COVENTRY Cathedral, built next to the bombed-out ruins of the
former cathedral, is more familiar than many with Isaiah 2: "They
shall beat their swords into ploughshares, and spears into pruning
It was read again at a service to commemorate the centenary of
the landing at Gallipoli, and Anzac Day, on Saturday afternoon. The
service had been conceived and planned by the Revd Andrew Coleman,
an Australian priest serving in the diocese as Priest-in-Charge of
Ansty and Shilton, and Vicar of Longford.
The preacher was the Bishop of Bendigo, near Melbourne, the Rt
Revd Andrew Curnow, who spoke of the ambiguous feelings in his
country and New Zealand about the Gallipoli campaign. It was when
the two nations "came of age", discovering the virtues of
resourcefulness, comradeship, endeavour, and "reckless valour in a
"But," he said, "we also need to acknowledge that it was a
dreadful battle." Australia lost 8700 in the nine-month campaign,
New Zealand 2700 - a large proportion of their small expeditionary
"Good things came out of Gallipoli, but at huge cost to human
life," he said.
His sermon was light on references to the equally severe losses
experienced by Turkey; but this was made up for by the sight of the
Turkish flag flying beside those of the allied forces of the UK,
Canada, Australia, New Zealand, India, and Canada. And the Deputy
Head of Mission at the Turkish Embassy, Fatih Ulusoy, read the
words of the Turkish leader, Kemal Atatürk, from 1934: "You
mothers, who sent their sons from faraway countries, wipe away the
tears; your sons are now lying in our bosom, and are in peace."
In London, the New Zealand-born Archbishop David Moxon, the
Archbishop of Canterbury's representative to the Vatican, led a
dawn service in Hyde Park. The New Zealand High Commissioner, Sir
Lockwood Smith, told the thousands who had gathered at Wellington
Arch that the Anzac soldiers were "the flower of the youth of our
There was also a service at Westminster Abbey, attended by the
Queen and the Prime Minister. In a show of reconciliation, the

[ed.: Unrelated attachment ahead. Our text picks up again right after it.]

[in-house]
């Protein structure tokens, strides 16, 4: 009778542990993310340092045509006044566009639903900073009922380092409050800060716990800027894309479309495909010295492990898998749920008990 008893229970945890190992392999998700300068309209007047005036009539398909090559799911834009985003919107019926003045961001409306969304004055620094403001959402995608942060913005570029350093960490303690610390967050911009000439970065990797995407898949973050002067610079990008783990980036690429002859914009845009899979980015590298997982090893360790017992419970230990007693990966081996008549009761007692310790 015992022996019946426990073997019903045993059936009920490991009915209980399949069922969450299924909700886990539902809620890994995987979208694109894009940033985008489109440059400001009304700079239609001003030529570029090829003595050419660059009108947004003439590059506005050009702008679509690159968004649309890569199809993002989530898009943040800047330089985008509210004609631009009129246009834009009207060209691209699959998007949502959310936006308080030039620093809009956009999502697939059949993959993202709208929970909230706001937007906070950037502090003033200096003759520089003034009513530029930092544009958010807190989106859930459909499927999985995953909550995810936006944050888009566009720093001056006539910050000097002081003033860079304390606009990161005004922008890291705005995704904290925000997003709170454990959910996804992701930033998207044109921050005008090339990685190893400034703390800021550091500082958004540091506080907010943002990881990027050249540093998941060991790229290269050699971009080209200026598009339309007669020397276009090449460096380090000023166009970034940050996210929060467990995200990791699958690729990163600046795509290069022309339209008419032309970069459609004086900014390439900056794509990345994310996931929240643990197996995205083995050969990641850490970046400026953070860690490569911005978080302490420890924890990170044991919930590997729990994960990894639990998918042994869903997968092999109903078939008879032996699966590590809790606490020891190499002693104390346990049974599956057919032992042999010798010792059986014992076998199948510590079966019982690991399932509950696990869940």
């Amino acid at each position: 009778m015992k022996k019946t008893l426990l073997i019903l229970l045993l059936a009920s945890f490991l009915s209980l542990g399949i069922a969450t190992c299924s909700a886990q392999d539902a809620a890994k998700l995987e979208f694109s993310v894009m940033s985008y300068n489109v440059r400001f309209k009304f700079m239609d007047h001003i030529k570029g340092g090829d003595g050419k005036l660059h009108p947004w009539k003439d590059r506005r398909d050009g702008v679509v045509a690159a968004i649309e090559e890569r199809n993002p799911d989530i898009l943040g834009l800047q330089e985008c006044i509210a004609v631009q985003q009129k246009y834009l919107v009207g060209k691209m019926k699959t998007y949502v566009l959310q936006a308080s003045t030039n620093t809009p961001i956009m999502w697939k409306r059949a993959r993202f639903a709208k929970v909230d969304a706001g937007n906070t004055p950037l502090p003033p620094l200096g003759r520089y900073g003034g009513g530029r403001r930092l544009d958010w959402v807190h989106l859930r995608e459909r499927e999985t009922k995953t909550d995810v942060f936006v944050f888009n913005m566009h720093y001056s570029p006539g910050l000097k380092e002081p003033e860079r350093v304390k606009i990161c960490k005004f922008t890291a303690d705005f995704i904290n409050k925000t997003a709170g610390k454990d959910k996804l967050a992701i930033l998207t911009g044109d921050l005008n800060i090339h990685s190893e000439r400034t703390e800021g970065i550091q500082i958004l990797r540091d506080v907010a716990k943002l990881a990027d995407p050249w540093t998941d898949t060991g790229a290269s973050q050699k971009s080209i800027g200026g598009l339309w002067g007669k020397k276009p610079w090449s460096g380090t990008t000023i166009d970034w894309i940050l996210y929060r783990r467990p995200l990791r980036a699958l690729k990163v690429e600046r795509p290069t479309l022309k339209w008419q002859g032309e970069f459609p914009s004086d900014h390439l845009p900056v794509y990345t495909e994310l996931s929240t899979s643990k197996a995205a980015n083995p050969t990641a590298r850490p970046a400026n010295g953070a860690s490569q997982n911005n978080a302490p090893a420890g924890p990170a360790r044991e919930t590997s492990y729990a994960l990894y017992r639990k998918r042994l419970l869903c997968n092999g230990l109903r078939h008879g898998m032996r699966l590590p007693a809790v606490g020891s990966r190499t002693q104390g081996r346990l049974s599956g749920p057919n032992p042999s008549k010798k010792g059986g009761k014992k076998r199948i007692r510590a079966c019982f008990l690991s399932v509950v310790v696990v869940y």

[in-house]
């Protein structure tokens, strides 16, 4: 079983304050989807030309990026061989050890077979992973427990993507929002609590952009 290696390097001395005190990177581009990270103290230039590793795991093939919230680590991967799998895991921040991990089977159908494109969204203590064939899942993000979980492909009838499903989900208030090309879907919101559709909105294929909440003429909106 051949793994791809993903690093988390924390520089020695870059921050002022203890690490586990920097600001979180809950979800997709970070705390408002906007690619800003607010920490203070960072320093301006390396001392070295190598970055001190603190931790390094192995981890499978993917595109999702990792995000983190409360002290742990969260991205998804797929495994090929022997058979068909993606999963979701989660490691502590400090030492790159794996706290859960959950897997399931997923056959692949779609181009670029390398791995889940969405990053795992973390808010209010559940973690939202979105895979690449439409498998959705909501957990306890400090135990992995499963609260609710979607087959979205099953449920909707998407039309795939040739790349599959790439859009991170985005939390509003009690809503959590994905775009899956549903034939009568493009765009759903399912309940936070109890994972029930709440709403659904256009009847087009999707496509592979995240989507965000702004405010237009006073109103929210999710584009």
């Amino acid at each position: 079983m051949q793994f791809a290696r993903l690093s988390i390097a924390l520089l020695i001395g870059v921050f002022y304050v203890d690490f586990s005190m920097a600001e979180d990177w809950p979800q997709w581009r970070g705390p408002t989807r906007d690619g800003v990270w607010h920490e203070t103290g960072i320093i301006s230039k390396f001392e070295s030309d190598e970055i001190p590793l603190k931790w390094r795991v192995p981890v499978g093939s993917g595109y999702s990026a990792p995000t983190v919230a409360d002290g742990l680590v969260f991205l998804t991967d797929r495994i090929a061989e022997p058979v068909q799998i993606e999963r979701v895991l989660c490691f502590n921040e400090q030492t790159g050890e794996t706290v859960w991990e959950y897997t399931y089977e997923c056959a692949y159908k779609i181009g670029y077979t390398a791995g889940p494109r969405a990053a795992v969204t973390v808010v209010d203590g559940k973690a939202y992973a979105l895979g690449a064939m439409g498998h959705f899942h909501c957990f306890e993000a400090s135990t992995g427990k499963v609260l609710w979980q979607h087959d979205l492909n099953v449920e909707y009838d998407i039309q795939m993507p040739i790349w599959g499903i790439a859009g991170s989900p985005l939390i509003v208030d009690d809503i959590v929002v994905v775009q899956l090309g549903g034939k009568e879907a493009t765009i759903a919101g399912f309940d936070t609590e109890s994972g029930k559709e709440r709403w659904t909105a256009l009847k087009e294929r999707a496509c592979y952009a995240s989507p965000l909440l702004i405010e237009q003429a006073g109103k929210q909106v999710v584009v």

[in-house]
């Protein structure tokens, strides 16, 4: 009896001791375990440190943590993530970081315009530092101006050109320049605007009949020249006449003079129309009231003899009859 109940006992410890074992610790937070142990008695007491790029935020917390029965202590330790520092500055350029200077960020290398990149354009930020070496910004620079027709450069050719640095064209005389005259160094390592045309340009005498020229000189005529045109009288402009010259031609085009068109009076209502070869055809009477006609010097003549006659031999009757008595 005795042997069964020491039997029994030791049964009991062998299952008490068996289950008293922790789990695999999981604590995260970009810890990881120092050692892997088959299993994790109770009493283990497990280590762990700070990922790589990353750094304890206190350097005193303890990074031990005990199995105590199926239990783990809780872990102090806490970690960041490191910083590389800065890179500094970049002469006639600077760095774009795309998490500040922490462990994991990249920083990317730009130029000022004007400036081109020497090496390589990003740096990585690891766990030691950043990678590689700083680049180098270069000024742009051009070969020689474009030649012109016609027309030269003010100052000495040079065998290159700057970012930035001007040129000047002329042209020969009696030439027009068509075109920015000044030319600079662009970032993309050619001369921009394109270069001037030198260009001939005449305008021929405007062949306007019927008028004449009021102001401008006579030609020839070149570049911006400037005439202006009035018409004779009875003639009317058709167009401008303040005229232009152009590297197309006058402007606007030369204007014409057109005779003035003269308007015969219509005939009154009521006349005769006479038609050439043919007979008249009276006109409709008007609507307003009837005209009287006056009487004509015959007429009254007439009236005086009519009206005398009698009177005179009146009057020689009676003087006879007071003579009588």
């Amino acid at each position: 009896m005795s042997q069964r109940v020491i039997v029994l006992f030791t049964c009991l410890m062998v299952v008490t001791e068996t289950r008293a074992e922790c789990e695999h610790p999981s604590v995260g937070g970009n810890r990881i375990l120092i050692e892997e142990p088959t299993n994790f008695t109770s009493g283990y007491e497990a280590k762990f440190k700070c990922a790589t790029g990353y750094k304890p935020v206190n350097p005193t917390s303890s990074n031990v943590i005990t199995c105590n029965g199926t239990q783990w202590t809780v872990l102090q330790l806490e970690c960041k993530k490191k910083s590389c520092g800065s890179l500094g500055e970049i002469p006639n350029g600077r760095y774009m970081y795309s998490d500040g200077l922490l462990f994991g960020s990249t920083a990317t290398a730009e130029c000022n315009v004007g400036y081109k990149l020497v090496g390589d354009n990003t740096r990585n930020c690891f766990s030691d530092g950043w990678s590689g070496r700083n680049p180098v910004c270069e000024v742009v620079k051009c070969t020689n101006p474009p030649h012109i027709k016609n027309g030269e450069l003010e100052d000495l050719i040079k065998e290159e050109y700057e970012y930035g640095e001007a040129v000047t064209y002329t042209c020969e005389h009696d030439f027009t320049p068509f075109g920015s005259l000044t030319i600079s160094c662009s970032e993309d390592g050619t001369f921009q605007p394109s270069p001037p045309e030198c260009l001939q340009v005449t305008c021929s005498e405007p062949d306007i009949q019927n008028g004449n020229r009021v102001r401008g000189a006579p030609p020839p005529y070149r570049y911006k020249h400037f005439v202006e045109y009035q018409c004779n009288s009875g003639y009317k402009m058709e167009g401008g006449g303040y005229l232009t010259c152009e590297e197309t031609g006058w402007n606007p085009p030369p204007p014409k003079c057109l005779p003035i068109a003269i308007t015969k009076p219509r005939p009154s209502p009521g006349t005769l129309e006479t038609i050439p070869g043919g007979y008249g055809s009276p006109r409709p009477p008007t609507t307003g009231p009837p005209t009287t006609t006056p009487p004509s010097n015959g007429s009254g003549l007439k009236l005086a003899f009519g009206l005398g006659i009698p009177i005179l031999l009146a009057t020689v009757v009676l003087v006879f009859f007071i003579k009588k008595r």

flags of Australia, New Zealand, the UK, and Turkey were placed
together on the altar.
At the Cenotaph on Saturday, the Archbishop of Canterbury and
the Bishop to the Forces, the Rt Revd Nigel Stock, joined
Australian and New Zealand representatives to commemorate Anzac
Day. Archbishop Welby recalled the "heroism and tragedies" of the
Gallipoli campaign, and said: "May we honour their sufferings
through our unwavering pursuit of a just peace, in a region where
fear and conflict often feel insurmountable."
A parish ten miles away, in Eltham, south London, also held a
service on Saturday. Holy Trinity, Eltham, is home to the Gallipoli
Memorial Chapel, dedicated by its wartime Vicar, Henry Hall, who
was also chaplain to the British Army's 29th Division.
Mr Hall landed with troops from the 29th Divison on the West
Beach at Gallipoli; on his return to London, he dedicated the
chapel in memory of the thousands of soldiers who failed to return
On the other side of the world, Australia and New Zealand held
their own commemorations of the anniversary.
In the build-up to Anzac Day last week, the dioceses of
Melbourne and Sydney published details, including extracts from
letters home, of chaplains who had accompanied the troops into
battle in Gallipoli 100 years ago, and clergy who had signed up to
the medical corps.
The Precentor of St Paul's Cathedral in Wellington, the capital
of New Zealand, Canon Simon Winn, said that Anzac Day had grown in
significance in his nation in recent years. "While fewer and fewer
Kiwis attend religious worship, and most prefer not to affiliate
with 'organised' religion, they turn out in many thousands for
Anzac events, which have become imbued with a 'spiritual' symbolism
that seems to unite the country."
His cathedral exhibited watercolour paintings and drawings by
Kiwi troops who had served in the First World War, as well as
hosting a vigil on Friday evening before the commemorations began.
More than 40,000 people were reported to have attended the Anzac
Day dawn service in Wellington, and 34,000 (three times the normal
number) attended a similar service in Auckland.